Some Poskim  (including Harav Moshe Feinstein Zatzal  in Igros Moshe ibid.) maintain that in certain instances and with the guidance of a Rav, one may switch his/her “33 days” from year to year if necessary (hataras nedarim may be necessary in order to do this), while others are stringent and maintain that one must continually follow the same minhag each year. (See Michtavim U’ma’amarim from the Gaon Harav Elazar Menachem Mann Shach Zatzal vol. 6 page 71 for the reasoning why changing would not be permitted.)


    This year, Shelosho Yemei Hagbolo are a Sunday, Monday, Tuesday:- Many barbers are closed on Sunday, and on Monday Memorial Day. Tuesday Erev Shovu’os, lines shall also be very long. I don’t want to take time off work just for waiting on line for a haircut, nor do I want to loose precious napping time for waiting on line, jeopardizing my awakeness during Shovu’os nite. Hence by necessity, this year I am observing 1st 33 days, albeit effectively, my hair & beard only being 31 days of growth this year.


    Maybe they can implement the number system where people just take the next number out of the roll, wait no because the loud speaker may wake you.

    On second thought, maybe they can give everyone waiting for a haircut one of those vibrating discs to inform you of when it’s your turn. Then they have a dorm next door with beds where you can nap until it’s your turn.

    Or you can get your haircut while sleeping. Somehow.

    Neville ChaimBerlin

    I checked. I got 34, which is close enough that I suspect I did something wrong. Do you count Pesach Sheni? Do you stop erev erev Shavuos?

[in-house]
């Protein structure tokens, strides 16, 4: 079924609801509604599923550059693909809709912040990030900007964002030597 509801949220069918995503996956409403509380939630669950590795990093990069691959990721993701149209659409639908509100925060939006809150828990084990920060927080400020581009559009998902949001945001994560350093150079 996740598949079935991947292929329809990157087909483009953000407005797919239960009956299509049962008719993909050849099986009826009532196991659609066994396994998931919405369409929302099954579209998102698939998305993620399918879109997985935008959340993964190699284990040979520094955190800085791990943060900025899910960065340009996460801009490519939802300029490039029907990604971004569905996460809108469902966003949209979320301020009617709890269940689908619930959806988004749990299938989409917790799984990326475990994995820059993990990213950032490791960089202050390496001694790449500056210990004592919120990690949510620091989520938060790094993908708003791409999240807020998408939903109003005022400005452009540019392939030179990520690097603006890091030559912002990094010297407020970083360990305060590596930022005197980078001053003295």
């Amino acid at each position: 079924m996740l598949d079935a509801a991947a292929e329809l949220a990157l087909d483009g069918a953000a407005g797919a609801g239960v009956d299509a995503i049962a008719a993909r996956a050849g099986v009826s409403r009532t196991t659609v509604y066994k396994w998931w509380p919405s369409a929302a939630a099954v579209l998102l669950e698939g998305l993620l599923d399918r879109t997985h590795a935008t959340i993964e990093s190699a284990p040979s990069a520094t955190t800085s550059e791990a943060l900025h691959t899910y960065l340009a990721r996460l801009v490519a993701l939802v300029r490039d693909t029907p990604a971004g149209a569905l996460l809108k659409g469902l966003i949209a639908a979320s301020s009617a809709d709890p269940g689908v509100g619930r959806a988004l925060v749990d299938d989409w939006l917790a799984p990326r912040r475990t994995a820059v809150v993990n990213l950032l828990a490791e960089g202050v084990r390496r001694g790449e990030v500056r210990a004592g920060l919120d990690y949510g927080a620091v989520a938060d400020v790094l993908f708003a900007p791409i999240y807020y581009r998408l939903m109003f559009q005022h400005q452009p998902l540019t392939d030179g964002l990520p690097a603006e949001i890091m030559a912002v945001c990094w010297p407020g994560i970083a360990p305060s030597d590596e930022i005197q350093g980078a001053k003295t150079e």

147: I don’t know where you live but in my neighborhood the barbers are opened on Sundays and on Memorial day so the lines on Erev Yom Tov will not be so long.


    question: am i allowed to listen to music on Motzei Shabbos or do i have to wait for the next day?

    ☕ DaasYochid ☕

    You have to wait.

    I know there is a chassidishe minhag to make a “hadlakah” and have live music (I don’t know the rationale for it), but I think even they agree to the basic ide of “miktzas yom k’kulo” not applying until the day.


    so can you take a haircut erev lag b’omer, leil, or lag b’omer day?


    If you follow Minhag Ari HaKodesh then none.


    Yes. Im referring to minhag Ashkenaz or those who take haircuts lag b’omer.

    Neville ChaimBerlin

    LC: Lag bomer day, not night.

    Is that psak of Reb Moshe given above accurately represented? It seems like it hasn’t really gained any wide acceptance if so. The overwhelming majority of American Ashkenazim seem to keep first sfirah.


    “The overwhelming majority of American Ashkenazim seem to keep first sfirah.”

    This point isn’t accurate at all.

    Reb Eliezer

    We don’t practice avelos in Nisan, so we start sefira from Rosh Chodesh Iyyar excluding lag beamor until sloshas yemai hakboloh.


    We listen to music only on chol hamoid and lag baomer.
    No hair cutting at all except an upshernish on lag baomer.
    Woman count sefira with a bracha.
    (in english we keep the whole sefira. and i didint mention shabing because lubavitcher men dont shave at all)


    R’Moshe holds no music for the entire year.

    Neville ChaimBerlin

    “This point isn’t accurate at all.”

    Perhaps if you live in some minhag haGra stronghold. In the baalhabatish world, second sfira is unheard of from what I’ve seen. And, don’t bring proofs down from poskim; I’m talking about reality, not theory.

    Neville ChaimBerlin

    Chabad women say the brachah? Don’t they usually not say brachos on mitzvos aseh shezman grama?


    Neville, a huge portion of baalebatim go by the second sefira.


    Neville, most Chabadniks are Ashkenazim, and the poskim accepted in Chabad were Ashkenazim, so they held like the Tosfos that women do say brochos. I don’t know what Sefardi Chabadniks do.


    In my family we keep all 49 days
    By counting with a ברכה !!!

Viewing 35 posts - 1 through 35 (of 35 total)
  • You must be logged in to reply to this topic.